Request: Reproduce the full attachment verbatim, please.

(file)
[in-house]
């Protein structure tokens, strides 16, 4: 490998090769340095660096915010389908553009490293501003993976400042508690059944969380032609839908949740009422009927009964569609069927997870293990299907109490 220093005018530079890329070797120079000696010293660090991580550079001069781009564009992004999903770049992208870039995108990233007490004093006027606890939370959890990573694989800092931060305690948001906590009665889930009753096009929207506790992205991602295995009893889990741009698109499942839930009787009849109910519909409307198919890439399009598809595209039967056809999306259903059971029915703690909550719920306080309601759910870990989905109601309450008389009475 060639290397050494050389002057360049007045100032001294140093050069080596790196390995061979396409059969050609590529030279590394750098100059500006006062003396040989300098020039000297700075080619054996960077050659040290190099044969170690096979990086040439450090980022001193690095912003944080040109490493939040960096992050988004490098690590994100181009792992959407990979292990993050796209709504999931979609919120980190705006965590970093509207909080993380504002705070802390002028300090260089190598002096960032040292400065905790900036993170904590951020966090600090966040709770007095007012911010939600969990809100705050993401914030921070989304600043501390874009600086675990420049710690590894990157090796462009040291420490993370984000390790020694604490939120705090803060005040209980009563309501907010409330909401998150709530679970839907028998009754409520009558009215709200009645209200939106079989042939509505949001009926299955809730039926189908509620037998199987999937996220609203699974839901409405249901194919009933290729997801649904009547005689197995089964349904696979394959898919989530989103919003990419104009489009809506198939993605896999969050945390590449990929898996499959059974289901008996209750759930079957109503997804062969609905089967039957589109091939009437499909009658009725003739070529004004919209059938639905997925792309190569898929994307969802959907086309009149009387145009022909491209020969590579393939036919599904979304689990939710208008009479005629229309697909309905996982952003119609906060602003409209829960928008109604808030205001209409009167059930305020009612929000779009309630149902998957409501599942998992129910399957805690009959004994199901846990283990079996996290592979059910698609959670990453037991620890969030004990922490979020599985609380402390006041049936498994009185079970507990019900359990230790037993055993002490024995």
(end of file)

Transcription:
[in-house]
């Protein structure tokens, strides 16, 4: 490998090769340095660096915010389908553009490293501003993976400042508690059944969380032609839908949740009422009927009964569609069927997870293990299907109490 220093005018530079890329070797120079000696010293660090991580550079001069781009564009992004999903770049992208870039995108990233007490004093006027606890939370959890990573694989800092931060305690948001906590009665889930009753096009929207506790992205991602295995009893889990741009698109499942839930009787009849109910519909409307198919890439399009598809595209039967056809999306259903059971029915703690909550719920306080309601759910870990989905109601309450008389009475 060639290397050494050389002057360049007045100032001294140093050069080596790196390995061979396409059969050609590529030279590394750098100059500006006062003396040989300098020039000297700075080619054996960077050659040290190099044969170690096979990086040439450090980022001193690095912003944080040109490493939040960096992050988004490098690590994100181009792992959407990979292990993050796209709504999931979609919120980190705006965590970093509207909080993380504002705070802390002028300090260089190598002096960032040292400065905790900036993170904590951020966090600090966040709770007095007012911010939600969990809100705050993401914030921070989304600043501390874009600086675990420049710690590894990157090796462009040291420490993370984000390790020694604490939120705090803060005040209980009563309501907010409330909401998150709530679970839907028998009754409520009558009215709200009645209200939106079989042939509505949001009926299955809730039926189908509620037998199987999937996220609203699974839901409405249901194919009933290729997801649904009547005689197995089964349904696979394959898919989530989103919003990419104009489009809506198939993605896999969050945390590449990929898996499959059974289901008996209750759930079957109503997804062969609905089967039957589109091939009437499909009658009725003739070529004004919209059938639905997925792309190569898929994307969802959907086309009149009387145009022909491209020969590579393939036919599904979304689990939710208008009479005629229309697909309905996982952003119609906060602003409209829960928008109604808030205001209409009167059930305020009612929000779009309630149902998957409501599942998992129910399957805690009959004994199901846990283990079996996290592979059910698609959670990453037991620890969030004990922490979020599985609380402390006041049936498994009185079970507990019900359990230790037993055993002490024995």